But I did know that my hair would fall out. That’s just what happens with chemo. It shows the chemo is working, so in one way it’s a good thing. But I didn’t know how it would make me feel the day I woke up after my third chemo session and found big clumps of hair all over my pillow. I cried as I swept them away before anyone else saw them. This was my hair. I was losing my hair. I actually felt mortified.
I need to talk about my hair. It is thick, it is chestnut brown and I have always worn it long. Since the age of 18, I’ve had lots of compliments about my hair – even back in the Eighties when I had a big bouncy terrible perm. And being married to a hairdresser, I’ve always felt my hair should look as good as it could. But to be honest, I’ve always taken my hair for granted. Until it started to go.
Joe had cut it into a bob before my chemo started. And as it fell out, which it continued to do, he would talk to me about my hair. I don’t think even to this day he knows how much that helped me because I couldn’t find much help online and I felt it was silly and vain to talk about my hair to people when what I was going through was so much bigger.
We talked about wigs. I didn’t want to wear a wig. Real hair ones cost hundreds of pounds and even then they didn’t look right on me. Joe understood. Scarves slipped off my increasingly thinning scalp but in my local shopping centre I found little cotton skull caps Muslim women wear under hijabs. Miraculously they kept the scarves in place. That felt like a triumph, a big step forward because I could go outside and not worry about my scarf falling off. But then my eyelashes and my eyebrows fell out and at Halloween I made a joke to the boys that children coming to the door would think I had made myself look scary. I don’t think they thought it was any funnier than I did, but we all tried to laugh. There was no hiding it. I looked like a cancer victim. And I didn’t want to be a victim.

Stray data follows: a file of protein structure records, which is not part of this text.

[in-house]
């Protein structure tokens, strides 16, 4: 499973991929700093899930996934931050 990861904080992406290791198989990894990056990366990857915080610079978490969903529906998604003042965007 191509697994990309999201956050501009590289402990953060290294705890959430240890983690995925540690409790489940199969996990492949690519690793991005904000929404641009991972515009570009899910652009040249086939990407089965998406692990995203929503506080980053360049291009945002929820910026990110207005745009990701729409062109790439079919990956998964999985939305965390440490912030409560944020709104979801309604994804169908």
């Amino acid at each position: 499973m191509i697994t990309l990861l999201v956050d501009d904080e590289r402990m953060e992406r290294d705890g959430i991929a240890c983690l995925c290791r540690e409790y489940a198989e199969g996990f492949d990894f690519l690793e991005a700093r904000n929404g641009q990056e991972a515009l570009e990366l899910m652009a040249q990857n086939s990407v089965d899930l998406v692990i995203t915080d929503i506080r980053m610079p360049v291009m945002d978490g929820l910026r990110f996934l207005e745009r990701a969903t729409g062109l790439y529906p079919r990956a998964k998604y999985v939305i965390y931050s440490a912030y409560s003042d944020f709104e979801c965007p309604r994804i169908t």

That very day whilst the boys were out I asked Joe to shave off the remains of my hair. We both cried as the electric razor buzzed over my scalp but he told me it would grow back and I completely trusted him.
I can’t tell you every step I went through of my treatment – some dark, bleak parts I have tried to forget. But I can tell you how I felt when bits of chick like hairs began to sprout on my head. It was exciting and I felt reborn. My body was fighting back. I looked different. There were tiny curl, grey hairs, there were patches thicker than others and Joe took a personal and professional interest in every single hair that popped out of my scalp. He researched shampoos, chemical free dyes and new ways to frame my face. I went from Mia Farrow cut to a chic, short French bob. My boys didn’t avoid looking at my head. Matteo wanted to touch my new curls. It made me feel human, reborn, brave, happy and in April I got a compliment on my “lovely haircut” from a stranger. By the New Year, my hair fell – with Joe’s help – into a 1940s wave. Right now it is straighter, longer and – believe it or not – thicker and in better condition than it was before I had cancer.
I am a very grateful woman. I am grateful to the doctors who helped me, the friends who supported me and my family who were by my side every step of the way. But I can never even put into words how much compassion, hope, faith and self-esteem Joe gave me by a series of simple haircuts and an awful lot of love.
With special thanks to Louise Gannon for writing our stories.